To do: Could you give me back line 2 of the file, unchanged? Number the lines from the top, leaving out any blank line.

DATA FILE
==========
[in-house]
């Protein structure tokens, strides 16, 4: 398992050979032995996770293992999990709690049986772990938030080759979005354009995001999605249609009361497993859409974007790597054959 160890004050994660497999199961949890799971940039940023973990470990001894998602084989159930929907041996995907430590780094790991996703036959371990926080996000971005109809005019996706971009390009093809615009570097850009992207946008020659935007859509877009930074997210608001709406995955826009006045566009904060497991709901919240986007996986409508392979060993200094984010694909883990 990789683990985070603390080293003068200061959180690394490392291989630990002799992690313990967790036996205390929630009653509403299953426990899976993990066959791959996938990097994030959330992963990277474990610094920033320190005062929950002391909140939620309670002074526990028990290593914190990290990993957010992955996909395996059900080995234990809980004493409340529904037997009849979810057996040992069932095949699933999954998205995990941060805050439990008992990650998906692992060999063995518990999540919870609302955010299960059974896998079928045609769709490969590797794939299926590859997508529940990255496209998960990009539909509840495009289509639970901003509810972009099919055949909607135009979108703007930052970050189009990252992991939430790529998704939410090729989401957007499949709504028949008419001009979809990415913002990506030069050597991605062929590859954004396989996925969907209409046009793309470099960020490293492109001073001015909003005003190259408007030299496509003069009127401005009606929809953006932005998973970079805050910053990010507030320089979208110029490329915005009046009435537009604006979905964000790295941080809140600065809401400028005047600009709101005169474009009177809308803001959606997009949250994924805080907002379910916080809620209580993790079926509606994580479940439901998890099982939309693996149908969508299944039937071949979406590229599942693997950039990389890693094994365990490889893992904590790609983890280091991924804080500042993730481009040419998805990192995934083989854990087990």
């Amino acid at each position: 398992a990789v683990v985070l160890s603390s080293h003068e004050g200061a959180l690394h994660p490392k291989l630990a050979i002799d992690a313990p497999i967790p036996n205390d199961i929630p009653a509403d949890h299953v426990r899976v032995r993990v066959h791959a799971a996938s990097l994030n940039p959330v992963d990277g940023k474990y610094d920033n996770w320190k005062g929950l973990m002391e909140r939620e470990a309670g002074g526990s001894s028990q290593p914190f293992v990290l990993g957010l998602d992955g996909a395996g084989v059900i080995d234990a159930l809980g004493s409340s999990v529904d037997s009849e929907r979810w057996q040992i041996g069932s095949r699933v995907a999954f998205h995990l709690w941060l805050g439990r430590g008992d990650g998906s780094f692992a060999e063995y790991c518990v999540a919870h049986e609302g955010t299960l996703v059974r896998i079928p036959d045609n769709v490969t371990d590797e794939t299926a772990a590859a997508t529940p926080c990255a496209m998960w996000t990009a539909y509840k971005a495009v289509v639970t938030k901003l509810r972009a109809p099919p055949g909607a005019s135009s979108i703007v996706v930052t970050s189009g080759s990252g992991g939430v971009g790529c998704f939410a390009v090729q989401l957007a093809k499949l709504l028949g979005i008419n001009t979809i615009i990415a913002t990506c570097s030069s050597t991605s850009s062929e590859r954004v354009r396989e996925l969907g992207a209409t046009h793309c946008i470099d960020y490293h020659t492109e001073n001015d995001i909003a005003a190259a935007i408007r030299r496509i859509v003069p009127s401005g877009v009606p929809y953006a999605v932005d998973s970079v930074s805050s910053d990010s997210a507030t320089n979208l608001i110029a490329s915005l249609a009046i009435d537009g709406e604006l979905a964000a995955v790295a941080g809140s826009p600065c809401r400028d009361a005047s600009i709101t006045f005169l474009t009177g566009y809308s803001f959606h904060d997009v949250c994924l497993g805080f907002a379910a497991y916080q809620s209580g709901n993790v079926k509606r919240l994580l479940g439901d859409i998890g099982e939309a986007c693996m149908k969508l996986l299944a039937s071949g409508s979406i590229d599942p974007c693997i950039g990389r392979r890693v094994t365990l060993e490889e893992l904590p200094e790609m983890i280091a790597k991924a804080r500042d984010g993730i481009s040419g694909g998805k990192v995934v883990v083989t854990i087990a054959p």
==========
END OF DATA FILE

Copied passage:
């Protein structure tokens, strides 16, 4: 398992050979032995996770293992999990709690049986772990938030080759979005354009995001999605249609009361497993859409974007790597054959 160890004050994660497999199961949890799971940039940023973990470990001894998602084989159930929907041996995907430590780094790991996703036959371990926080996000971005109809005019996706971009390009093809615009570097850009992207946008020659935007859509877009930074997210608001709406995955826009006045566009904060497991709901919240986007996986409508392979060993200094984010694909883990 990789683990985070603390080293003068200061959180690394490392291989630990002799992690313990967790036996205390929630009653509403299953426990899976993990066959791959996938990097994030959330992963990277474990610094920033320190005062929950002391909140939620309670002074526990028990290593914190990290990993957010992955996909395996059900080995234990809980004493409340529904037997009849979810057996040992069932095949699933999954998205995990941060805050439990008992990650998906692992060999063995518990999540919870609302955010299960059974896998079928045609769709490969590797794939299926590859997508529940990255496209998960990009539909509840495009289509639970901003509810972009099919055949909607135009979108703007930052970050189009990252992991939430790529998704939410090729989401957007499949709504028949008419001009979809990415913002990506030069050597991605062929590859954004396989996925969907209409046009793309470099960020490293492109001073001015909003005003190259408007030299496509003069009127401005009606929809953006932005998973970079805050910053990010507030320089979208110029490329915005009046009435537009604006979905964000790295941080809140600065809401400028005047600009709101005169474009009177809308803001959606997009949250994924805080907002379910916080809620209580993790079926509606994580479940439901998890099982939309693996149908969508299944039937071949979406590229599942693997950039990389890693094994365990490889893992904590790609983890280091991924804080500042993730481009040419998805990192995934083989854990087990």